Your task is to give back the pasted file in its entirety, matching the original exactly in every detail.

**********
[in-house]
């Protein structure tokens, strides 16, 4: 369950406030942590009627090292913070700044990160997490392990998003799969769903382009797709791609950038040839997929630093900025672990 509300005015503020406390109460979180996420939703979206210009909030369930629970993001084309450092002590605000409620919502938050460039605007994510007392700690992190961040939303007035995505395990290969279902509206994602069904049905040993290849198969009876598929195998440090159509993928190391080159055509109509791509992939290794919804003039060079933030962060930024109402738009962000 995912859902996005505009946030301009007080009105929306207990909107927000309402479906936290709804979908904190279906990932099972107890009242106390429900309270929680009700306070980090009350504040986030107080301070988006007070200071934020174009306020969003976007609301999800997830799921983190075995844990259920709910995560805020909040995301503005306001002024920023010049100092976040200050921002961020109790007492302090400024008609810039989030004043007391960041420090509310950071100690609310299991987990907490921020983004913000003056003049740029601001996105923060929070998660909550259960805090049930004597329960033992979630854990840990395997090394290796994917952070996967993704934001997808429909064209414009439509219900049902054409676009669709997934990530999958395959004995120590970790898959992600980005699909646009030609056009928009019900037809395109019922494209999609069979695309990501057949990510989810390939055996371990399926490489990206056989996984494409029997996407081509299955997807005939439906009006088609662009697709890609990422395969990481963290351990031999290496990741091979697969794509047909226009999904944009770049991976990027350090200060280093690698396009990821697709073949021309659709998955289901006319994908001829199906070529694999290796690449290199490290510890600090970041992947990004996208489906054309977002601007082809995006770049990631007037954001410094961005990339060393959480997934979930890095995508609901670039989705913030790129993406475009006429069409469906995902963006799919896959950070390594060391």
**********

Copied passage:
[in-house]
């Protein structure tokens, strides 16, 4: 369950406030942590009627090292913070700044990160997490392990998003799969769903382009797709791609950038040839997929630093900025672990 509300005015503020406390109460979180996420939703979206210009909030369930629970993001084309450092002590605000409620919502938050460039605007994510007392700690992190961040939303007035995505395990290969279902509206994602069904049905040993290849198969009876598929195998440090159509993928190391080159055509109509791509992939290794919804003039060079933030962060930024109402738009962000 995912859902996005505009946030301009007080009105929306207990909107927000309402479906936290709804979908904190279906990932099972107890009242106390429900309270929680009700306070980090009350504040986030107080301070988006007070200071934020174009306020969003976007609301999800997830799921983190075995844990259920709910995560805020909040995301503005306001002024920023010049100092976040200050921002961020109790007492302090400024008609810039989030004043007391960041420090509310950071100690609310299991987990907490921020983004913000003056003049740029601001996105923060929070998660909550259960805090049930004597329960033992979630854990840990395997090394290796994917952070996967993704934001997808429909064209414009439509219900049902054409676009669709997934990530999958395959004995120590970790898959992600980005699909646009030609056009928009019900037809395109019922494209999609069979695309990501057949990510989810390939055996371990399926490489990206056989996984494409029997996407081509299955997807005939439906009006088609662009697709890609990422395969990481963290351990031999290496990741091979697969794509047909226009999904944009770049991976990027350090200060280093690698396009990821697709073949021309659709998955289901006319994908001829199906070529694999290796690449290199490290510890600090970041992947990004996208489906054309977002601007082809995006770049990631007037954001410094961005990339060393959480997934979930890095995508609901670039989705913030790129993406475009006429069409469906995902963006799919896959950070390594060391």